An engrossing BBC Radio 4 series spanning the history of the home and domestic relationships over the past 500 years, presented by Amanda Vickery.
Professor Amanda Vickery is one of the most charismatic historians in Britain today. In A History of Private Life she reveals the intimate secrets of life at home, from the Tudor mansion to the modern bedsit.
Through letters, diaries and other first-person accounts, we hear the voices of men and women from very different backgrounds telling their stories. Men behaving badly, adulterers on the sofa, servants running amok, bashful bachelors, and glamorous widows - all are revealed in their own words, providing a revealing portrait of how these long-dead people lived day to day and illuminating the problems, pleasures, successes, and catastrophes of domestic life.
Among the actors bringing this history to life are Deborah Findlay, John Sessions, Jasmine Hyde, Jeremy Young, Simon Tcherniak, and Madeleine Brolly. The series also features songs from the 18th and 19th century specially arranged and performed by David Owen Norris, who is accompanied on keyboards by singers Gwyneth Herbert and Thomas Guthrie.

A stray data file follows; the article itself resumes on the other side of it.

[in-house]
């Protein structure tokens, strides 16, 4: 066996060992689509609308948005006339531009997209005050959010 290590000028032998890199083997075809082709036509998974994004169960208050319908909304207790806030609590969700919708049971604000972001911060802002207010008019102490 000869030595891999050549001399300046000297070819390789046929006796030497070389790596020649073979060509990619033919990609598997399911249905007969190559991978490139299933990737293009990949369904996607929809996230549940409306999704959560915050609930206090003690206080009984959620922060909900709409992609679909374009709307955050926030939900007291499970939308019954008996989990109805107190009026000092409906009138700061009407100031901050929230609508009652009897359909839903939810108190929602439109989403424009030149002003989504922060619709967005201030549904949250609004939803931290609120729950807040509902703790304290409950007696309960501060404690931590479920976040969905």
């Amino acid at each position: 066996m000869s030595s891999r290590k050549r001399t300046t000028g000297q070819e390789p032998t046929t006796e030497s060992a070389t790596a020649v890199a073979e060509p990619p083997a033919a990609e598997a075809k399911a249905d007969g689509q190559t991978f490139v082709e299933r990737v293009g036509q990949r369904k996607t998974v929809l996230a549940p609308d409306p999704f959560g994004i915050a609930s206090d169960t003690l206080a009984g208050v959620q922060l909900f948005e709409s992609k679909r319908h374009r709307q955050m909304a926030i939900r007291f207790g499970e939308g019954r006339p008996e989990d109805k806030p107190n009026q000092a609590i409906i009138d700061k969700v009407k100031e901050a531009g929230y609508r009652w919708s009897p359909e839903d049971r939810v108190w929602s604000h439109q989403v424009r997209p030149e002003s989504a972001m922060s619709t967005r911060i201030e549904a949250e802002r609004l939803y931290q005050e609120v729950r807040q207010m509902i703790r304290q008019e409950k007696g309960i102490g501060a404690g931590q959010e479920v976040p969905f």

©2009 Amanda Vickery (P)2009 Loftus Audio Ltd
I loved this book. The view into everyday lives of people whose experiences so closely mirror our own, but who experienced these things many years ago, is fascinating. The music expertly reinforced the mood. I would recommend this book to anyone who likes either social history or the books of Bill Bryson - his stories about ordinary people, their lives and their emotions are similar.
This program is divided into numerous 15-minute episodes that were clearly originally broadcast one-a-day or something, so it has a very bitty feel to it. Each episode has a theme, and all are interesting, although naturally there isn't time for much depth here. The programs are intersperced with period songs and readings from diaries etc, and the whole thing is done with the professionalism you would expect from a BBC production. As a glimpse into domestic life this is brief but quite informative concerning upper and middle class life, but offers almost nothing on the lives of the masses, the poor working the fields or latterly in the growing industrial towns. As a social history then it is anything but comprehensive, but then it was never meant to be, and as an entertaining program with a few surprising nuggets of information I enjoyed this greatly.
I really enjoyed this series and I believe it went on to be the tv series At Home with The Georgians. The tales are bought to life with diary readings by actors and period songs which as I have listened to this about 4-5 times now I enjoy singing along to as I do the washing up :D
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